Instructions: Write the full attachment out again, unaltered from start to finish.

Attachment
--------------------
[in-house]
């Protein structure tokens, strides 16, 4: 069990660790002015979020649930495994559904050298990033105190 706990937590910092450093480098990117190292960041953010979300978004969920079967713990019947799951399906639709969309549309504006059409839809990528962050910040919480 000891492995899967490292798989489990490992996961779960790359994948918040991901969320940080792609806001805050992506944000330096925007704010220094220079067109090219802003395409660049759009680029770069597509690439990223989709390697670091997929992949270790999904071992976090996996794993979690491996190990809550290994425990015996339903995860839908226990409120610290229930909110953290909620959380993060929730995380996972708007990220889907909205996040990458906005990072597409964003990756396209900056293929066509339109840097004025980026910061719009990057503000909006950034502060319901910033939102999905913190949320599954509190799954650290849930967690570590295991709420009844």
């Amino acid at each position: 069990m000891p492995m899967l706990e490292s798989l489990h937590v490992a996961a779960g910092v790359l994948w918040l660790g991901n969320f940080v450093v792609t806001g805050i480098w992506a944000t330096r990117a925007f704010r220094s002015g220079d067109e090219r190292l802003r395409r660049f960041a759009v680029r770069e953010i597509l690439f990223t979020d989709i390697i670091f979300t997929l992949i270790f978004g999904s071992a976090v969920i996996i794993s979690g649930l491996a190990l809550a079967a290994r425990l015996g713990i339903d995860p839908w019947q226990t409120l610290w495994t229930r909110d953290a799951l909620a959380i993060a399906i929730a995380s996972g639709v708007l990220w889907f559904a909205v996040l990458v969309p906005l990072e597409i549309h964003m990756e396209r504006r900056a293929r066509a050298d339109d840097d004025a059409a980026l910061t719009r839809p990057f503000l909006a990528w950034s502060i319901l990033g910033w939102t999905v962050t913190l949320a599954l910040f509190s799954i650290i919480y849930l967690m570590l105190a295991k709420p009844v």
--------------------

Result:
[in-house]
């Protein structure tokens, strides 16, 4: 069990660790002015979020649930495994559904050298990033105190 706990937590910092450093480098990117190292960041953010979300978004969920079967713990019947799951399906639709969309549309504006059409839809990528962050910040919480 000891492995899967490292798989489990490992996961779960790359994948918040991901969320940080792609806001805050992506944000330096925007704010220094220079067109090219802003395409660049759009680029770069597509690439990223989709390697670091997929992949270790999904071992976090996996794993979690491996190990809550290994425990015996339903995860839908226990409120610290229930909110953290909620959380993060929730995380996972708007990220889907909205996040990458906005990072597409964003990756396209900056293929066509339109840097004025980026910061719009990057503000909006950034502060319901910033939102999905913190949320599954509190799954650290849930967690570590295991709420009844």
């Amino acid at each position: 069990m000891p492995m899967l706990e490292s798989l489990h937590v490992a996961a779960g910092v790359l994948w918040l660790g991901n969320f940080v450093v792609t806001g805050i480098w992506a944000t330096r990117a925007f704010r220094s002015g220079d067109e090219r190292l802003r395409r660049f960041a759009v680029r770069e953010i597509l690439f990223t979020d989709i390697i670091f979300t997929l992949i270790f978004g999904s071992a976090v969920i996996i794993s979690g649930l491996a190990l809550a079967a290994r425990l015996g713990i339903d995860p839908w019947q226990t409120l610290w495994t229930r909110d953290a799951l909620a959380i993060a399906i929730a995380s996972g639709v708007l990220w889907f559904a909205v996040l990458v969309p906005l990072e597409i549309h964003m990756e396209r504006r900056a293929r066509a050298d339109d840097d004025a059409a980026l910061t719009r839809p990057f503000l909006a990528w950034s502060i319901l990033g910033w939102t999905v962050t913190l949320a599954l910040f509190s799954i650290i919480y849930l967690m570590l105190a295991k709420p009844v």